In the circular flow model that I use for labor income and capital income, as imports rise so does gross saving. How does this happen?
Here is the model as a closed economy without imports and exports.
This graph uses 1st quarter 2011 data and then simply takes out imports and exports. Now look at gross saving, $3,059 billion. Part of that money is then lent to the government, $1,391 billion. The remainder is used for investment. So we have the equality...
S - I = G - T
G = govt. spending... T = net taxes... S = gross saving... I = investment
Let's look at it another way. The row for leakages is equal to the row for injections. Here is the equation and then simplified. (C = consumption)
C + T + S = C + G + I
T + S = G + I
(S - I) = (G - T)
Now we will open up this model to foreign markets. Here is the data from 1st quarter 2011 including imports and exports.
I want you to see that gross saving increased from $3,059 billion to $5,370 billion. The increase was $2,311 billion... the same amount as imports.
So how do imports directly raise gross saving?
When we buy an import, where does our money go? It goes into the foreign exchange market. The exporter then receives their own currency from the foreign exchange market. And our dollars remain in the foreign exchange market.
But now what happens with the dollars sitting in the foreign exchange market? Theoretically they must come back to the United States to either purchase US assets, goods and services (exports) or to be invested in the United States. Theoretically, those dollars sitting in the foreign exchange markets are part of the gross saving of the United States. Thus, gross saving in graph #2 includes money in the foreign exchange market.
So what do we see happen in graph #2? Of the $2,311 billion that went into the foreign exchange market from imports, $1,855 billion came back from the foreign exchange market when foreigners bought US goods and services. We see that $1,855 billion leaving the "Lend (-)/borrow" entry going to the export entry.
So what happened with the $456 billion difference between imports and exports that was still left in the foreign exchange market? That $456 billion moved right down into the investment entry of $2,124 billion. That $456 billion was eventually invested in the United States.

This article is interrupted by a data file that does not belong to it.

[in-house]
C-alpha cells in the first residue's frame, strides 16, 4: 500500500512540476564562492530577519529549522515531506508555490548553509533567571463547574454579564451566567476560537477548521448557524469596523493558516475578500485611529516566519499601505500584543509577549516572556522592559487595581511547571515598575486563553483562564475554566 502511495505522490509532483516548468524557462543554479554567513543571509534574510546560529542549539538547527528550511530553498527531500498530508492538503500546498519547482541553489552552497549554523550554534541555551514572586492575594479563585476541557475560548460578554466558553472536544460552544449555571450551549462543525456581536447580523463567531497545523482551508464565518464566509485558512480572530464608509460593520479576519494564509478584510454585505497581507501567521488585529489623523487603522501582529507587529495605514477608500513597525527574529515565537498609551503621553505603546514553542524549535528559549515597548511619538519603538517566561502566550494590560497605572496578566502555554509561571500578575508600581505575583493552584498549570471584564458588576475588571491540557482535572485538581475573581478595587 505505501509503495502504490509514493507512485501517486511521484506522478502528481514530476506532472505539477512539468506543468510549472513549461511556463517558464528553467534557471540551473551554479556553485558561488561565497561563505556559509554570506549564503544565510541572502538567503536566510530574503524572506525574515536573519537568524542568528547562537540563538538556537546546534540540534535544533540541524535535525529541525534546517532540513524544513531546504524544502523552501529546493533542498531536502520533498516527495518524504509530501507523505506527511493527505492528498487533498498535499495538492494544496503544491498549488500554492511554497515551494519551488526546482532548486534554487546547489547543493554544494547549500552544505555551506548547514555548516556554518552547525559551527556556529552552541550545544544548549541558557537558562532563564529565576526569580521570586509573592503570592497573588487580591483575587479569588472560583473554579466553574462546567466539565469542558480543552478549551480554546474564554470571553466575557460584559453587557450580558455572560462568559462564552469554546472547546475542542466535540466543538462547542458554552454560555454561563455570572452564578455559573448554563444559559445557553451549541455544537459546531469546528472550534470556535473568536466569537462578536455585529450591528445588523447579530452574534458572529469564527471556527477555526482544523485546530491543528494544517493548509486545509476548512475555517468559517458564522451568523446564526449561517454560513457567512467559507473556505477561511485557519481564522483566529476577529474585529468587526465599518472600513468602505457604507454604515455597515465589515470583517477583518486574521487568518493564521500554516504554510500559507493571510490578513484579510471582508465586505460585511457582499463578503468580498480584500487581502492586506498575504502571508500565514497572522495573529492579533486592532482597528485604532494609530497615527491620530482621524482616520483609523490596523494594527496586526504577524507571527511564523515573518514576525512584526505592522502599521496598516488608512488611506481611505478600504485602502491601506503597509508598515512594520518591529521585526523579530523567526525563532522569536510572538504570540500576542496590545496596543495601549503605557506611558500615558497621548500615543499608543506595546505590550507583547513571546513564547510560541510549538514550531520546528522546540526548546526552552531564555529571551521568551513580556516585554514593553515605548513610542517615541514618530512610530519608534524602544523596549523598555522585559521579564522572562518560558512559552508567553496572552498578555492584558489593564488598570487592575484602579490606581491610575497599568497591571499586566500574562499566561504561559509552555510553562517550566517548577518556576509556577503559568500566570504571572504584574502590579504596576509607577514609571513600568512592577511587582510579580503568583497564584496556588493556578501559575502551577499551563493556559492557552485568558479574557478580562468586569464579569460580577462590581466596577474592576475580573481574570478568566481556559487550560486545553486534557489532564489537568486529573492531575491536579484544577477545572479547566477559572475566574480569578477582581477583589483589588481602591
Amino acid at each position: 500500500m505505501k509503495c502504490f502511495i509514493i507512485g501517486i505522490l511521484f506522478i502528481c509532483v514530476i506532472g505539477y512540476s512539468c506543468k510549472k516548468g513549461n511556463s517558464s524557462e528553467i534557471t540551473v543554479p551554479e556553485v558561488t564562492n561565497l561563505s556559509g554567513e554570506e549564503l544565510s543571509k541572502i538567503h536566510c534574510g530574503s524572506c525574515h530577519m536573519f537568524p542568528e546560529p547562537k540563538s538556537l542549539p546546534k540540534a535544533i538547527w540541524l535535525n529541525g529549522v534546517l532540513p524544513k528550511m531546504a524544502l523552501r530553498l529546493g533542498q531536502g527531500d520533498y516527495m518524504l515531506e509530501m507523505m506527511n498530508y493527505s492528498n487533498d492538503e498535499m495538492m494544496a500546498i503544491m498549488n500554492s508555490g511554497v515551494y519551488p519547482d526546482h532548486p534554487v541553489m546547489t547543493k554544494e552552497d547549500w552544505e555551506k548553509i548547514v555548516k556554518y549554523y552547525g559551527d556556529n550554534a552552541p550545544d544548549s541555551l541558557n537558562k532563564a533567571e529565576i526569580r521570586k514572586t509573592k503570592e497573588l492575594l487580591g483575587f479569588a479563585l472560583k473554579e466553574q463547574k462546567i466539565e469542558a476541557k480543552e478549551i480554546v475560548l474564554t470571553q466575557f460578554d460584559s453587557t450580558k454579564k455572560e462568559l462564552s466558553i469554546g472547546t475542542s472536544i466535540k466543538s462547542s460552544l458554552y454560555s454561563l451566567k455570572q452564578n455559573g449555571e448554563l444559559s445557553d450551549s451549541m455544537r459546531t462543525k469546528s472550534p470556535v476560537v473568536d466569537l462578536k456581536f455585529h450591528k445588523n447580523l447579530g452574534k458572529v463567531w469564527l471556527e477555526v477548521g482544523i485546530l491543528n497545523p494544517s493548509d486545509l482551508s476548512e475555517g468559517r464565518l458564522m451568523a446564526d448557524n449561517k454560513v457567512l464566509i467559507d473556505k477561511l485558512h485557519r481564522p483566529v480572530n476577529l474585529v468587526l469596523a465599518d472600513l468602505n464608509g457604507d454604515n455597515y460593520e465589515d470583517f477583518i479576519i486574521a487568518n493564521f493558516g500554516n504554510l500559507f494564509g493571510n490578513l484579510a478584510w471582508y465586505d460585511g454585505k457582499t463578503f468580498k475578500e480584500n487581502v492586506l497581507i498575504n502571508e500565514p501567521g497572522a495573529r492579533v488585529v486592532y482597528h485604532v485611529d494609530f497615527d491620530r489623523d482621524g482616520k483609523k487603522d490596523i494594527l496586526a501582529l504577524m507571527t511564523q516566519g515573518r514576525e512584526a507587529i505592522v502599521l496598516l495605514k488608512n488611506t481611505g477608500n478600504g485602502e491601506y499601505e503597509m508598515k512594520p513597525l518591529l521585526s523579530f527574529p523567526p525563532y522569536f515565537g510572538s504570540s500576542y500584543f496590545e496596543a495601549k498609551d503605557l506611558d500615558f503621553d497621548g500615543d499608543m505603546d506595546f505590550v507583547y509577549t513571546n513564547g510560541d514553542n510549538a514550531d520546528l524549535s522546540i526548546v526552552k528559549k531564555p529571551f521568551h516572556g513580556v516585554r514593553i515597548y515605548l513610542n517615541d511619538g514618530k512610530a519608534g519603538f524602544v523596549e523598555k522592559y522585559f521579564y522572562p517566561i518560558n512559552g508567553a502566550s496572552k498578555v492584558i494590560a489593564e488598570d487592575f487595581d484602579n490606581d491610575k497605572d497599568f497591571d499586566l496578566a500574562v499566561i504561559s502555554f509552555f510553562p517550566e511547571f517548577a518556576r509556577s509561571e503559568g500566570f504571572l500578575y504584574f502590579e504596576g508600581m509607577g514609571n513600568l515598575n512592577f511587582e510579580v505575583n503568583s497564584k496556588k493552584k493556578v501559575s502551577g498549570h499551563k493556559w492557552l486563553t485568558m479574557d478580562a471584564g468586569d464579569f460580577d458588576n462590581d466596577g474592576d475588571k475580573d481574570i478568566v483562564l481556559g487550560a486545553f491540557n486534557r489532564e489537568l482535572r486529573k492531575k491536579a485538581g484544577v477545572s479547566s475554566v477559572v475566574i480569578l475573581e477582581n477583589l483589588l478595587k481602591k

In effect, exports lowered investment, while imports raised gross saving for investment.
So then what does the entry for net exports of -$456 billion mean? In effect, the entry of -$456 billion of net exports is an accounting entry to close the books at the end of the year representing the money that flowed back from the foreign exchange market for investment in the US.
Correcting the Twin Deficits Hypothesis
In the circular flow model above, look at the row where the leakages are. The equation there is...
C + T + S - M
C = consumption... T = net taxes... S = gross saving... M = imports
Now look at the row for "injection returns/expenditures". The equation is...
C + G + I + X - M
C = consumption... G = govt spending... I = investment... X - M is net exports
Now the two equations above are equal.
C + T + S - M = C + G + I + X - M
We now cancel out C and M from both sides.
T + S = G + I + X
(S - I) + (T - G) = X
Some of you should be saying... "That can't be right, the correct equation is..."
(S - I) + (T - G) = (X - M)
This is the equation usually seen. It comes from the Twin Deficits Hypothesis. The implication of this equation is that as the govt budget deficit increases, G>T, holding saving constant, that either investment must fall to maintain the trade balance, imports must rise or exports must fall. Basically, government deficits worsen the economy.
However, once you realize that imports create an equal amount of savings for investment, you will realize that the correct equation is...
(S - I) + (T - G) = X
Imports are inside saving, S. From the above graph, the equation comes out like this...
(5370 - 2124) + (1621 - 3012) = 1855
1855 = 1855
One way to understand this equation is like this... If you increase the government deficit by raising G in the equation, holding exports constant since it is determined by foreign demand, investment falls. However, a country does have the option to raise saving by importing more. Then investment will not fall.
This concept is not understood in the Twin Deficits hypothesis because it sees increased imports as bad. Where in fact, increased imports create the extra saving to keep investment stable.
Currently, people want to support investment. Maybe by increasing imports, we can support investment. But really, raising labor income is still the best way to raise domestic investment. The result would be increased consumption and increased saving through more imports.